Research shows that in times of excessive training and exercise, overtraining can decrease your testosterone levels that can contribute to a loss of muscle. Additionally, a hormone called cortisol can increase – as the body’s stress hormone this can also contribute to decreased muscle but also fat gain.

Research suggests that overtraining can affect hormones in the following ways:

a) Lowers testosterone

b) Increases cortisol

c) Decreases the testosterone-to-cortisol ratio

It is important to keep testosterone levels high, rest periods in-between training sessions are well managed. If you are a competitive athlete and you don’t rest, it could mean that you’re performance is effected, and for those that train for muscle gain it could mean that you lose muscle quickly.

Make sure you plan rest days and weeks in advance and stick to them.


  1. Halson SL, Jeukendrup AE. Does overtraining exist?: An analysis of overreaching & overtraining research. Sports Med 2004; 34(14): 967-98
  2. Hug M, Mullis PE, Vogt M, et al. Training modalities: overreaching and overtraining in athletes, including a study of the role of hormones. Best Prac Res Clin Endoc Metab 2003; 17(2): 191-209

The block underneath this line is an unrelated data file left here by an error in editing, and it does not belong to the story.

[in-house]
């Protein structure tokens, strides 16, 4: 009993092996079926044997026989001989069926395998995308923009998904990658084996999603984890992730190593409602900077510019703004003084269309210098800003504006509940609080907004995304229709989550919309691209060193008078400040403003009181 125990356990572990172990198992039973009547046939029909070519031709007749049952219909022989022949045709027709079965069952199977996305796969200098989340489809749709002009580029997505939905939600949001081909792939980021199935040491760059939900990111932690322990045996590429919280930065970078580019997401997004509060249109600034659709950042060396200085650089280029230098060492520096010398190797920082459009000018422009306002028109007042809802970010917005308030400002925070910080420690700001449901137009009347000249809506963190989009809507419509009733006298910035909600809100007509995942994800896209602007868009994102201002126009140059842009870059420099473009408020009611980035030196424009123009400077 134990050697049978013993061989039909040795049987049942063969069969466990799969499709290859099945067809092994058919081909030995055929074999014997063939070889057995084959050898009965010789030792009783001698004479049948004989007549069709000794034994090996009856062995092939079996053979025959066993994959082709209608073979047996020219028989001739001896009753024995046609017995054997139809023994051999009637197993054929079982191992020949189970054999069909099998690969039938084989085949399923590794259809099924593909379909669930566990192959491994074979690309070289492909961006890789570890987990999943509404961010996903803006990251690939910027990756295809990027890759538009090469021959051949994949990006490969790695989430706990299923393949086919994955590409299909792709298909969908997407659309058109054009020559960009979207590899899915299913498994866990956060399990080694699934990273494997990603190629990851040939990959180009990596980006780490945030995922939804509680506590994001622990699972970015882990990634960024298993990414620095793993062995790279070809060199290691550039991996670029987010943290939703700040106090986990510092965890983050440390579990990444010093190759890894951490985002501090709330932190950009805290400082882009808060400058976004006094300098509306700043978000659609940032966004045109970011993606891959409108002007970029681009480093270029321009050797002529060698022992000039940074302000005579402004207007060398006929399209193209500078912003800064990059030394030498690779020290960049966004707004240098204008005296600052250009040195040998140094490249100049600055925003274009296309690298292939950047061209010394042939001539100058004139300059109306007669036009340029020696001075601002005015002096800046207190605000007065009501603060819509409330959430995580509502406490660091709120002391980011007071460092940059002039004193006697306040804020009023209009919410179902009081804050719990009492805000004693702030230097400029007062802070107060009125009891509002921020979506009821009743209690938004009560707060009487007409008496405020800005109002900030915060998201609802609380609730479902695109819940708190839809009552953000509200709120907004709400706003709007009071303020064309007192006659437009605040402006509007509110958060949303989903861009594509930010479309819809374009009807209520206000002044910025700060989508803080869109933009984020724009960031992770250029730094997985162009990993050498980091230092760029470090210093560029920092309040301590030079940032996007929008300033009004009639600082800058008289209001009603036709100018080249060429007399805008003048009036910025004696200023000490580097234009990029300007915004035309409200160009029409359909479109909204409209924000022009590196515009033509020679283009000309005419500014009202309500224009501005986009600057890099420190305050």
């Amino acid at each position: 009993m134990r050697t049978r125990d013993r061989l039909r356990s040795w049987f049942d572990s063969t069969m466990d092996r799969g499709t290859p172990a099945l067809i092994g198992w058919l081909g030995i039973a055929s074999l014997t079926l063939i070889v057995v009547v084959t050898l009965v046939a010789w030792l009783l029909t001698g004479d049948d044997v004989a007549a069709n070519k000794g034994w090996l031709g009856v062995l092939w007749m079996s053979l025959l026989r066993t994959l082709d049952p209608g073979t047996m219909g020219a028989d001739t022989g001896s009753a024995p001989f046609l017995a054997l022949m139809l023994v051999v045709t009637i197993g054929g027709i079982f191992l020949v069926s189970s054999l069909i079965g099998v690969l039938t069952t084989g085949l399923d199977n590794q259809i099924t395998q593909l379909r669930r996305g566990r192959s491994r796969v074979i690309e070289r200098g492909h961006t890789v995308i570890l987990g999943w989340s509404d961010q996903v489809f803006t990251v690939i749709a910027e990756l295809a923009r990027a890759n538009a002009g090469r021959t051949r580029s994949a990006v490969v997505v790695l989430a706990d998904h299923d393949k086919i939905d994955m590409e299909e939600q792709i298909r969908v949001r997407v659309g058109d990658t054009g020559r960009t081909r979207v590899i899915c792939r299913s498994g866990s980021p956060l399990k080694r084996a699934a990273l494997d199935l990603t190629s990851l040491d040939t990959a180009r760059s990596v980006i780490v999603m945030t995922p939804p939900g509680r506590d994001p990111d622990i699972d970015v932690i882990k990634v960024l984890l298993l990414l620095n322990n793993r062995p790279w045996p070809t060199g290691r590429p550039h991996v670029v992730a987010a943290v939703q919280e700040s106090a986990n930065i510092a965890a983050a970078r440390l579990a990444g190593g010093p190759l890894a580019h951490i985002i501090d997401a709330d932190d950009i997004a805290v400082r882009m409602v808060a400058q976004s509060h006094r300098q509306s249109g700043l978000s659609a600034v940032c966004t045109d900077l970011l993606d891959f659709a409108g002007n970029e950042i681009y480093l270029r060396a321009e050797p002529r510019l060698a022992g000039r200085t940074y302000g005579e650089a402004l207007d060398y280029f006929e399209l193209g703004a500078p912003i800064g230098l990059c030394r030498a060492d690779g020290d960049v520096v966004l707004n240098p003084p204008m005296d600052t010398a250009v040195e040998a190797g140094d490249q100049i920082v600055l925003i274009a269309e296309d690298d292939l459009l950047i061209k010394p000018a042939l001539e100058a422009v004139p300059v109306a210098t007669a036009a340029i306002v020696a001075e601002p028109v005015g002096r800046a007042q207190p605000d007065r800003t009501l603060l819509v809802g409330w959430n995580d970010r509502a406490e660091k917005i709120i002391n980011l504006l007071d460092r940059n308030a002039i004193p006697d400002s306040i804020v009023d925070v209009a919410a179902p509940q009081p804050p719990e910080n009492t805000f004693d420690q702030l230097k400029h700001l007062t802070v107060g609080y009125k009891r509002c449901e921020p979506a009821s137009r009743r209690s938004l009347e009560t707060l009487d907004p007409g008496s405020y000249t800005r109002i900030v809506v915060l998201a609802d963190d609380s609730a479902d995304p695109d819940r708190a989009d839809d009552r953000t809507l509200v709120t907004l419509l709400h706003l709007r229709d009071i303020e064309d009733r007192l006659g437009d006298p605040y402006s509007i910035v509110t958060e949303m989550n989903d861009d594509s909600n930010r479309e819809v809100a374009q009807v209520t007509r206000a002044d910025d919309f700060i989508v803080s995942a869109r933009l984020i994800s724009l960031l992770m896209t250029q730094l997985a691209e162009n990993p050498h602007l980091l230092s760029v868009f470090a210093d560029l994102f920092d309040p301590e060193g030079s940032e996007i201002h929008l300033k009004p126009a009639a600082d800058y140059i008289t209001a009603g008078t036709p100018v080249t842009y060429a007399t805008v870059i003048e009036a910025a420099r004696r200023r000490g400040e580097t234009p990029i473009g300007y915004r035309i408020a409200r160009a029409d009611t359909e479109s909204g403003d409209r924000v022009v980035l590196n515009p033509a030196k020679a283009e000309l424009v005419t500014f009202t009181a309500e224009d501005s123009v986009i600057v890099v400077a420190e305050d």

3. Maso, F et al. Salivary testosterone and cortisol in rugby players: correlation with psychological overtraining items. Br J Sports Med. 2004; 38: 260-263
  4. Flynn MG, Pizza FX, Boone Jr JB, et al. Indices of training stress during competitive running and swimming seasons. Int J Sports Med 1994; 15 (1): 21-6
  5. Vervoorn C, Quist AM, Vermulst LJ, et al. The behaviour of the plasma free testosterone/cortisol ratio during a season of elite rowing training. Int J Sports Med 1991; 12 (3): 257-63
  6. Schelling, X et al. Using testosterone and cortisol as biomarker for training individualization in elite basketball: a 4-year follow-up study. J Strength Cond Res. 2015; 29(2): 368-78
  7. Häkkinen, K et al. Daily Hormonal and Neuromuscular Responses to Intensive Strength Training in 1 Week. Int J Sports Med, 1988; 09(6): 422-428